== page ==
I get it! Social media is important. And it's difficult to keep up with, even for those of us who work with it regularly. But my best advice with social media as it relates to your marketing is to remove the profiles from your website that you aren't going to update. They're making you look bad. Once someone has looked at your Twitter profile, and seen that it hasn't been updated since 2013, they aren't going to go back to check it out again later.

I don't recommend deleting profiles because handles can be very hard to secure these days, but remove them from public view. Hide the accounts, if that feature is available. You can always go back and use it later if you'd like, but right now, it's doing more harm than good. And you have plenty of other things to keep you busy anyway.

(If you'd like to hear more about other ways to get back your time and focus your energy, check out my free e-course.)

Q. What is one thing readers can do this week to improve their marketing?

A. Make a plan! Marketing shouldn't be haphazard. It's a strategy for creating customers/donors, satisfying their needs or wants, and then getting them to come back. This shouldn't be left to chance.

Even if your initial plan only covers this week, do it. Then, block some time on your calendar to plan further out. And if you need to, ask for help. Marketing is one of the best things you can do for your business because it helps you get noticed and grow. Be intentional, not reactionary. Your time is too valuable.

Q. Anything else we should keep in mind?

A. I'll end on a similar note as Jen did in last month's Ask the Experts social media edition. We worked side-by-side for several years, and maybe our minds have started to meld. But keep in mind that social media is rented real estate. Email lists are owned.

Social media is difficult to keep up with because the rules can change at any moment. For example, up until a couple of years ago, businesses were seeing huge numbers of views and engagement on Facebook. Then the algorithm changed, and numbers drastically dropped. Now, it takes a lot of strategy, and sometimes money, to hit those same figures. That made some people mad, but remember, social media networks are first and foremost, for socializing between friends. Businesses have been smart to get in on the game, but you can't blame the platform for protecting their model, and then monetizing it to outsiders.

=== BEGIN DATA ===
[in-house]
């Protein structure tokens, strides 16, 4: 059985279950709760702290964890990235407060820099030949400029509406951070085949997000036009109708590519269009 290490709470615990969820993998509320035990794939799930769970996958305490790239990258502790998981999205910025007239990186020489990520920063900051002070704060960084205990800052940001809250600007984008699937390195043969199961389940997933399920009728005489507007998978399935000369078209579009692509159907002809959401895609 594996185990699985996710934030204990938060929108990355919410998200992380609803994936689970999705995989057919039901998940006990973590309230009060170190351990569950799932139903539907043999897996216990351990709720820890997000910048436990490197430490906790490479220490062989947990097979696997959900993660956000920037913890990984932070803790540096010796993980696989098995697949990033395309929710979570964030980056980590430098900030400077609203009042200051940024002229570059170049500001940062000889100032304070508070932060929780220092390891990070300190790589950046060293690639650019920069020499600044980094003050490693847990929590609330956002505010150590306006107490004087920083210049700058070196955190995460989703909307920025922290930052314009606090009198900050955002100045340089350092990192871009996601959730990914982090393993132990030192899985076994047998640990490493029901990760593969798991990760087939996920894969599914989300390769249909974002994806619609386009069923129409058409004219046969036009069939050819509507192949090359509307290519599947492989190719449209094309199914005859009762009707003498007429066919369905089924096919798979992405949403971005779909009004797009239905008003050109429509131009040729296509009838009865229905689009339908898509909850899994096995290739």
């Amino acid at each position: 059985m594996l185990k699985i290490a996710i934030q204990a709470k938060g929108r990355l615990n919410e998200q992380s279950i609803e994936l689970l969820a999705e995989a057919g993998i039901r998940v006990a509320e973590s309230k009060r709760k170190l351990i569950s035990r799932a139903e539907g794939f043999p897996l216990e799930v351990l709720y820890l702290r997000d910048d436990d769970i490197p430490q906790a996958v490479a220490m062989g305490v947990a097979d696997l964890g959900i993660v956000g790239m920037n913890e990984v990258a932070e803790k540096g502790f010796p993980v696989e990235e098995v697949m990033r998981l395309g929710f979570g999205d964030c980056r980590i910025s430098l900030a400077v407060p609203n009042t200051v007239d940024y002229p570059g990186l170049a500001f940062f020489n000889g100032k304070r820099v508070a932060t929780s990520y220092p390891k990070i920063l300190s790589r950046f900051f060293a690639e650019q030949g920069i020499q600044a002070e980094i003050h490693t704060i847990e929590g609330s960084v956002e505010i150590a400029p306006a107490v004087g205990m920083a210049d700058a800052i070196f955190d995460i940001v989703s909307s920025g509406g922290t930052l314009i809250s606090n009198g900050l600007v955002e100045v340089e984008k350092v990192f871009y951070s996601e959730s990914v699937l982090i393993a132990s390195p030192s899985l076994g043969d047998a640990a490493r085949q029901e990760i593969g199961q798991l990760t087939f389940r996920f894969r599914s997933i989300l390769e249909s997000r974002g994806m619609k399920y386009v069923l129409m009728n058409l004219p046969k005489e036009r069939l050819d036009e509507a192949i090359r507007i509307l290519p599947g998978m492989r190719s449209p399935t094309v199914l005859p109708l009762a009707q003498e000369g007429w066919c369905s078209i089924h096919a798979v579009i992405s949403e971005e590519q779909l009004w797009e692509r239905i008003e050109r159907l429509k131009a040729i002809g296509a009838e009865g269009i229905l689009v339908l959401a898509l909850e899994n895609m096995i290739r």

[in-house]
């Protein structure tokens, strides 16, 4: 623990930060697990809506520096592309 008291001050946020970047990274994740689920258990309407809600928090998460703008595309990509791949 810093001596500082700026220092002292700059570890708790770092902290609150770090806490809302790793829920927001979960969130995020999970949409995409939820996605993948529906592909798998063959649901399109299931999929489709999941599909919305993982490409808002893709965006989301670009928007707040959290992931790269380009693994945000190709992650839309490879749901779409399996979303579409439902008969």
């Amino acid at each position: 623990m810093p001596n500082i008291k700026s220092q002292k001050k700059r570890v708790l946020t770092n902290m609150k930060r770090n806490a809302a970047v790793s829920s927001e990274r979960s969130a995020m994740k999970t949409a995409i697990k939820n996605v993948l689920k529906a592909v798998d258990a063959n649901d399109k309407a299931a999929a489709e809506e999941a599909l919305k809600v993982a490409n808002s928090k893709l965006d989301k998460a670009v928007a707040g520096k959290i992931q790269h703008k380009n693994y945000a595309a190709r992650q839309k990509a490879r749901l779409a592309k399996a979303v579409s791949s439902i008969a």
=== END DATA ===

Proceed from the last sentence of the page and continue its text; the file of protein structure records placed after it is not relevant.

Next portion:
However, email lists are yours to keep. They are a direct line to people's inbox, whereas only a fraction of your Friends, Followers, and Fans see your social posts. Email is the way to go, and many people have forgotten that because of social media's flashy appearance.

Do yourself a favor. Start content marketing. Start building your email list. Then, talk to the people who have asked to be in relationship with you. You'll be glad you did!

I expand on some of these ideas in my free e-course, 5 Things to Stop Doing This Week. Jumpstart your marketing and communications, free up your time, and focus your energy.



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 Marketing Trends and Strategy for Small Businesses

 Kristi Porter, founder at www.signify.solutions

I'm Kristi Porter, and I started Signify to provide writing, consulting and strategy services to nonprofits and for-profit organizations with a social mission, primarily through copywriting, marketing and business communications. I believe that cause-focused organizations like yours are the future of business. You're proof that companies can both make money and do good. And I'm here to help you get noticed and grow. When you succeed, we all win.